The Scottish capital of Edinburgh is one of the UK’s most popular tourist destinations and offers a wealth of sights to digest. Stroll down the Royal Mile past St Giles Cathedral, explore the 18th century 'New Town' with its classical Adam facades, shop on Princes Street or marvel at the Palace of Holyroodhouse, where Mary Queen of Scots lived - it is still the official Scottish residence of the Queen. In summer, join the celebratory crowds at the Edinburgh Festival, and witness the unforgettable spectacle that is the Edinburgh Military Tattoo.

See the Edinburgh Military Tattoo
Edingburgh Castle on hill, Scotland

The Royal Mile in Edinburgh

Despite its rather misleading name, The Royal Mile is in fact over a mile long and comprised of several different streets. Jam-packed with cobbled courtyards, secret stairways, towering tenements, and incredible cityscape views, along the Royal Mile you'll also find the Witches Well, the famous Cannonball House, Tollbooth Kirk, and The Writer's Museum dedicated to Robert Burns, Sir Walter Scott, and Robert Louis Stevenson - three of Scotland’s most famous writers.

Scotland Edinburgh Castle Hill Cliff Expert

Edinburgh Castle in Scotland

Sitting atop an extinct volcano and once surrounded by a loch, it’s no surprise this spot has been fortified for most of its human history. Now a Scottish icon, this tall, dark stone castle houses the Honours (Crown Jewels) of Scotland, the Stone of Destiny, the giant Mons Meg, and the National War Museum.

More Famous Castles to See in Scotland

In the Highlands, you'll find the iconic and water-surrounded Eilean Donan Castle. Even the bloody history of Glamis Castle offers tales of romance. Visitors can delve straight into Scotland’s fascinating history at any one of the many castles in this gorgeous country. 

Eilean Donan Castle with sky and water, Scottish Highlands, Scotland

Eilean Donan Castle in Scotland

There’s nothing more romantic than the dramatic landscapes that accompany a drive along the northwest coast of the Scottish Highlands. Perhaps one of the most iconic sights of the area is the small tidal island of Eilean Donan, home to the stunning 13th-century Eilean Donan Castle, charmingly positioned atop. Situated where three sea lochs meet, the island is surrounded by reflections of the majestic hills and faraway snow-capped mountains – it is little wonder that the castle is a quintessential stop in the Scottish Highlands.

Scotland Glamis Castle Trees Sky Expert

Glamis Castle in Scotland

Follow in the footsteps of Mary, Queen of Scots, James V, Bonnie Dundee, and the ill-fated Janet Douglas at Glamis Castle, the ancestral seat to the Earls of Strathmore and Kinghorne since 1372. Visit the chapel, crypt, the royal apartments, and Duncan’s Hall to get a real taste of history. Even Shakespeare has a part to play as Glamis Castle was also the inspiration for Shakespeare’s Macbeth!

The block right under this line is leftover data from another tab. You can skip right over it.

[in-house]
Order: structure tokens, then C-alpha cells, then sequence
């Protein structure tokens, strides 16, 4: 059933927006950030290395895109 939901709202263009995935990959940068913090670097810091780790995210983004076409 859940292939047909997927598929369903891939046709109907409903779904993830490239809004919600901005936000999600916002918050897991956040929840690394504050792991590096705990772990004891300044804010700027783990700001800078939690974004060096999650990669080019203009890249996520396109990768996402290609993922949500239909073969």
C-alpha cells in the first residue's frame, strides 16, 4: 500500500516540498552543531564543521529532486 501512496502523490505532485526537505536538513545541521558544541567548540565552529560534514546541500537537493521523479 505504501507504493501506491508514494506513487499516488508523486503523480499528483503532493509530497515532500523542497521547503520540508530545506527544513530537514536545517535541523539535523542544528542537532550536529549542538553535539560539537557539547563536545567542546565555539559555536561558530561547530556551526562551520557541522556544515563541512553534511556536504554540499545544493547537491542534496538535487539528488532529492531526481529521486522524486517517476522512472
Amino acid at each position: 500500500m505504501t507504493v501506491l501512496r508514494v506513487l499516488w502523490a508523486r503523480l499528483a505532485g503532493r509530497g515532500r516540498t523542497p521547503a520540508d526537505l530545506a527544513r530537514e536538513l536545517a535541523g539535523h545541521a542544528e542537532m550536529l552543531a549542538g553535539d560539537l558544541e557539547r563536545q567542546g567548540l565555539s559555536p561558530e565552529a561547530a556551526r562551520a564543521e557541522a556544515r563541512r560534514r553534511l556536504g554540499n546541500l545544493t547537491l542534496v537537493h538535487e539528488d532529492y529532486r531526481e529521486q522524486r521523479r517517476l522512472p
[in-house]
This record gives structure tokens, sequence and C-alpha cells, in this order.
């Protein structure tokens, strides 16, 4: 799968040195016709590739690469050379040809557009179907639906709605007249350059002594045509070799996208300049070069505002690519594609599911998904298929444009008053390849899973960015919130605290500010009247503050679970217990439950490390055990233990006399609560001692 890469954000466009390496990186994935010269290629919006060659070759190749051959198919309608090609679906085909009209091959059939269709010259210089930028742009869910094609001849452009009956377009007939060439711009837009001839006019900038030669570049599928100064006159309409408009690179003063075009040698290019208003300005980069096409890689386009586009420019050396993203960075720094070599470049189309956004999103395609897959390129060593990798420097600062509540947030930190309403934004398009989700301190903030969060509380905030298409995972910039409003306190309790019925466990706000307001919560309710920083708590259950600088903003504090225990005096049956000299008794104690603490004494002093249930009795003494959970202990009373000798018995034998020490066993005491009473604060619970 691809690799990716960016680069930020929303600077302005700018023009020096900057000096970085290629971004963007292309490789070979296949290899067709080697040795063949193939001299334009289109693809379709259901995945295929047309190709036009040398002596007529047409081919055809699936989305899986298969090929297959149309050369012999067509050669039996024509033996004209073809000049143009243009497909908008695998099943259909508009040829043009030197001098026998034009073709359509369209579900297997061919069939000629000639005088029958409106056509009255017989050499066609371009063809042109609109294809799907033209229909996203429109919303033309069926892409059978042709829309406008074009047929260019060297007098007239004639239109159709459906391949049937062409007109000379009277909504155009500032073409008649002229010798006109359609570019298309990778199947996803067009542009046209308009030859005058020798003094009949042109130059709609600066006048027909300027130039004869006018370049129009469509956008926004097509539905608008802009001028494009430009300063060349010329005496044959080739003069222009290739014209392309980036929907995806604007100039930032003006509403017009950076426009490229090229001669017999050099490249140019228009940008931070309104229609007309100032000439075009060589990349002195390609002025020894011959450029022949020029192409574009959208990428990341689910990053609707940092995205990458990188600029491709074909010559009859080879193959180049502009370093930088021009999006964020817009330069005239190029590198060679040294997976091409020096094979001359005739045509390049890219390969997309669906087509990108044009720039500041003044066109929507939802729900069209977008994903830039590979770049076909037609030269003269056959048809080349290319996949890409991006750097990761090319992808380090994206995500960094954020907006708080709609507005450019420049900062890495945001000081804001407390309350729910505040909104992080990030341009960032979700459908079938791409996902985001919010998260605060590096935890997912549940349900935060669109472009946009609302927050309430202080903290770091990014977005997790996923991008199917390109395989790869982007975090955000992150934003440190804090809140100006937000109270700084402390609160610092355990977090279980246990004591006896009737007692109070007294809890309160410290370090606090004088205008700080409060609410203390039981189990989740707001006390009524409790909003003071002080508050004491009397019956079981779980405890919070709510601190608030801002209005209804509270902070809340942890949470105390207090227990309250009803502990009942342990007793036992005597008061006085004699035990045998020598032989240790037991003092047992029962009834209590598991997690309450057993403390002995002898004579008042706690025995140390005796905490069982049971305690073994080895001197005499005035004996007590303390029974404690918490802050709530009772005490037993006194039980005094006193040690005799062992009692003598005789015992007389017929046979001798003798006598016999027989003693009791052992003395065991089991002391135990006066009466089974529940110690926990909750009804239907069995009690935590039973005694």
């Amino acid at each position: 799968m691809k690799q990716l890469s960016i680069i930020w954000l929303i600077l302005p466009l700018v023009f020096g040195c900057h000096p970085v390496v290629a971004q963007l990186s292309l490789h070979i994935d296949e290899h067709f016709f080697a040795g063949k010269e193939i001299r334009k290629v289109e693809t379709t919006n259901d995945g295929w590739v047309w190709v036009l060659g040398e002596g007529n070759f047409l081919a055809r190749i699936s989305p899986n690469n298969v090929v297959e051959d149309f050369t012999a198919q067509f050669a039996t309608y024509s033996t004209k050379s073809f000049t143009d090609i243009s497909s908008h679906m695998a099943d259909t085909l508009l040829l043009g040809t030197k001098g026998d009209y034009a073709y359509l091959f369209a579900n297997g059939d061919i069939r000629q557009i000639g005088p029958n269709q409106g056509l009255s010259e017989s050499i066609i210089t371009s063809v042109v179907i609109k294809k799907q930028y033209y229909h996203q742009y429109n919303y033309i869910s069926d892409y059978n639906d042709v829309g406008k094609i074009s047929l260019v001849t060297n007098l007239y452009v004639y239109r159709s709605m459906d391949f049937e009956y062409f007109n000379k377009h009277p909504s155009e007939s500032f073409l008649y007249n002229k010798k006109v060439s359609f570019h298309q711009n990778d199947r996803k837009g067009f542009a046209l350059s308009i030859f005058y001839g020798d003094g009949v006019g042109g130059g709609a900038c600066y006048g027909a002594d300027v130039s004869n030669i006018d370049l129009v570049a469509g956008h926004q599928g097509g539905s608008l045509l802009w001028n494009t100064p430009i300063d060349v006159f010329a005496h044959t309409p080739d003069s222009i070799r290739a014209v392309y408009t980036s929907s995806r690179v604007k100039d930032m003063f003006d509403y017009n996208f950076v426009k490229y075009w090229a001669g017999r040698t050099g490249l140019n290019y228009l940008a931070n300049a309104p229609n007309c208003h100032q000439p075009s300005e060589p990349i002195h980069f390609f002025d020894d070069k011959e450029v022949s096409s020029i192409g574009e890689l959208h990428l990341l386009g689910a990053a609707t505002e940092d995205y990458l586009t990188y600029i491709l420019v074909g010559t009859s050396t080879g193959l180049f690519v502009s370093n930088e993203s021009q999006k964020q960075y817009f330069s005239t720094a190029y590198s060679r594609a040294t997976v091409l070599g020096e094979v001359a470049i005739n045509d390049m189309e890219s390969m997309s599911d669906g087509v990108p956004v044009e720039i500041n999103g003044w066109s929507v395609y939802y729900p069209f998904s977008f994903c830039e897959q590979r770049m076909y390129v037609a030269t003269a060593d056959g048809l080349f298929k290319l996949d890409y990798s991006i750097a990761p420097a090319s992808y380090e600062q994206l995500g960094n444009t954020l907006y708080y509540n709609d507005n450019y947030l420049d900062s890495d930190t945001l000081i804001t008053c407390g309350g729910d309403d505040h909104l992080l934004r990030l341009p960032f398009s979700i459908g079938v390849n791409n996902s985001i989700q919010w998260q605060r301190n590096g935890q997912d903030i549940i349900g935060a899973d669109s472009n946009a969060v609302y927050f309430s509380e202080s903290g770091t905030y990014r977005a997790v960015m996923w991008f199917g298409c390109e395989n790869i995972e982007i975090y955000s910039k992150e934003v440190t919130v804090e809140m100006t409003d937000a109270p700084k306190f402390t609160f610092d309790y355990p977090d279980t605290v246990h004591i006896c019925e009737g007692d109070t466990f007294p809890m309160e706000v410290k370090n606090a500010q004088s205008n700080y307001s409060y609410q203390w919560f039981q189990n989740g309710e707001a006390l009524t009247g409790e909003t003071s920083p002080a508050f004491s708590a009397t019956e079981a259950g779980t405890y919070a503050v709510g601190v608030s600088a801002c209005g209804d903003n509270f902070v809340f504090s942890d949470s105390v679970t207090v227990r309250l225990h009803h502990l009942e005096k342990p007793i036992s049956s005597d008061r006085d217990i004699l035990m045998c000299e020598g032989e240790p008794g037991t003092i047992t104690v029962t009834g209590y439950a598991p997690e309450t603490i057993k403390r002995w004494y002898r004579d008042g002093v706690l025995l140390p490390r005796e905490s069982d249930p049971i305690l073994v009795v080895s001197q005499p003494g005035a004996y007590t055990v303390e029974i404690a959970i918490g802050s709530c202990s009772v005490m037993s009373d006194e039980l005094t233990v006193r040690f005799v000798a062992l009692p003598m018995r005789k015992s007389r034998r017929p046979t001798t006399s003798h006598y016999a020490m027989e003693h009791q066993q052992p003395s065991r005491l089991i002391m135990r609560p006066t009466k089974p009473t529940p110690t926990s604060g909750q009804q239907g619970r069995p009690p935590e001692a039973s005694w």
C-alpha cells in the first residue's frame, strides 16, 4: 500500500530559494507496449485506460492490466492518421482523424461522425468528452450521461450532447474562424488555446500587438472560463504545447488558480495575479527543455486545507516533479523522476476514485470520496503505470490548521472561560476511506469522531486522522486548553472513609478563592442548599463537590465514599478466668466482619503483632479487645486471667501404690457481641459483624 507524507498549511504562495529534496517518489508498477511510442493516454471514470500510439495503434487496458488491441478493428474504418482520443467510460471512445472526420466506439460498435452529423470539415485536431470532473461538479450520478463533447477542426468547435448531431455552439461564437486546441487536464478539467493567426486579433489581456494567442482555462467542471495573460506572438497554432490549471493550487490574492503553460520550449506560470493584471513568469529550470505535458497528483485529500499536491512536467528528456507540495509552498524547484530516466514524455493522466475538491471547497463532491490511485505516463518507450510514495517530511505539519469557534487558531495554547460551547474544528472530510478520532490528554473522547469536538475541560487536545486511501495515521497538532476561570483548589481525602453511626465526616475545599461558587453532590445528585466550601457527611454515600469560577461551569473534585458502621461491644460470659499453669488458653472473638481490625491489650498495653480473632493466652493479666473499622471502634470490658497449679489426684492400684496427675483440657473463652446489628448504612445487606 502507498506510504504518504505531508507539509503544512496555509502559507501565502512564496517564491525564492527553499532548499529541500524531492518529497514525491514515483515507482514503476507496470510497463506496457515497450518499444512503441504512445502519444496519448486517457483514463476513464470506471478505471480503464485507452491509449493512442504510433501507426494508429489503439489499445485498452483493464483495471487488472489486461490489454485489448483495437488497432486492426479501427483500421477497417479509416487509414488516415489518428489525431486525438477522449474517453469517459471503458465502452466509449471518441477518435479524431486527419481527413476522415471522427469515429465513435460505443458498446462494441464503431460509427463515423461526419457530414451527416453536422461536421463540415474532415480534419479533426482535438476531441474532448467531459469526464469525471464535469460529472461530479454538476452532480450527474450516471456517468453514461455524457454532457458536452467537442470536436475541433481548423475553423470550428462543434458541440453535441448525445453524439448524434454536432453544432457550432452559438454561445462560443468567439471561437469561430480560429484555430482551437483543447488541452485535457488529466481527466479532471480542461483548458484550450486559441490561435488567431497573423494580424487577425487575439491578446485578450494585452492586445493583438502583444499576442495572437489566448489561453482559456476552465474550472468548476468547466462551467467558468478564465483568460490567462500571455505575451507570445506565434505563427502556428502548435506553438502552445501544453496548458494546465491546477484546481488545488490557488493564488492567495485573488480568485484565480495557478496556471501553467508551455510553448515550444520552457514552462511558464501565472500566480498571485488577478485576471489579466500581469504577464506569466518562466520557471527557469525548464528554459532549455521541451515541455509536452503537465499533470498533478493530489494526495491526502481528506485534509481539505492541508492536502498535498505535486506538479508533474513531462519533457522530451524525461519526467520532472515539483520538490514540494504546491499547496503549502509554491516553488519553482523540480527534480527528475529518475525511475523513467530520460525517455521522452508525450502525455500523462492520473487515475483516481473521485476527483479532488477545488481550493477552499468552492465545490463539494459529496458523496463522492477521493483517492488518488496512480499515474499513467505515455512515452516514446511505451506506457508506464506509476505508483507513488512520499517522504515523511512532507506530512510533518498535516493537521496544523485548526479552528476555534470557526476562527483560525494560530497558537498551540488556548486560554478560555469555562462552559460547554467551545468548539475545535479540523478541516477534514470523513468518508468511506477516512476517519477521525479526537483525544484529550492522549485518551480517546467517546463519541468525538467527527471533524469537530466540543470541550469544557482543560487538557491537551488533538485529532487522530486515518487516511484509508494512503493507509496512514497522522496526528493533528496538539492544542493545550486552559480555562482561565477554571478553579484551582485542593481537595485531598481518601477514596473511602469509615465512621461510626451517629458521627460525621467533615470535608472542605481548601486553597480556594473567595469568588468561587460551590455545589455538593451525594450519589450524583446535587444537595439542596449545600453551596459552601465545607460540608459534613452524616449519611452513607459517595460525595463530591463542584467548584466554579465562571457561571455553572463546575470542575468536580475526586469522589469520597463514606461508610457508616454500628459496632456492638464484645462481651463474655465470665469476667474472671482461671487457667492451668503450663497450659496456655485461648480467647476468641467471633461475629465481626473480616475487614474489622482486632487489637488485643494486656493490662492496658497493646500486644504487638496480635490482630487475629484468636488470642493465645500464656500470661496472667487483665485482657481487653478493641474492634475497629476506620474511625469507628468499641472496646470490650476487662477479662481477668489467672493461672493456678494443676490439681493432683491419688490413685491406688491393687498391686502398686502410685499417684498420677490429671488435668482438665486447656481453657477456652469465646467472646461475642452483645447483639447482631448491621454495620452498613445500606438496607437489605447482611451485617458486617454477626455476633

Scotland Stirling Castle Aerial Bridge Walls Expert

Stirling Castle in Scotland

As one of the largest and historically important castles in Scotland, Stirling Castle was considered the “key to Scotland” sitting atop 250ft high Castle Hill, at the meeting point between the Lowlands and the Highlands. The castle was once home to generations of Steward kings and queens, including Mary Queen of Scots. 

Go on an Outlander Tour of Scotland

Deer on mountain in Scottish Highlands, Scotland

Highland Trail Inspired by Outlander

Lovers of Diane Gabaldon’s books will flip for this Outlander-inspired expedition through the landscapes of Scotland.

Follow in the footsteps of Jamie and his beloved Sassenach, and embark on an adventure full of tales of Redcoats and rugged Highlanders.

VIEW TOUR

Take a stroll through Claire’s herb garden and Geillis Duncan’s home in the 16th-century town center. Be captivated by stops at Mrs. Baird’s B&B (the Covenanter Hotel in real life) and the Highland Folk Museum. Feel the drama of the battlefield of Culloden – on the windswept moors on which Claire and Jamie were forced to part ways.

Visit the 15th-century walls of Blackness Castle on the shores of the Firth of Forth, the backdrop for the infamous Fort William prison. Cross the Firth to the fictional village of Cranesmuir to hear the tales of witchcraft and spells.

Continue to adventure through the Outlander universe and travel south to soak up the seafaring heritage of Ullapool, a fishing town on Loch Broom and home to Thomas Telford’s famous herring port. Traverse the rugged countryside and venture to the islands to stay the night on the picturesque Isle of Skye. While staying on the island, a rare treat indeed, learn about Bonnie Prince Charlie’s daring escape “over the sea to Skye” aided by the Jacobite heroine, Flora MacDonald. 

With these and many more Outlander moments, this journey is sure to have Gabaldon fans touching each stone circle they come across, hoping for a wee bit of magic.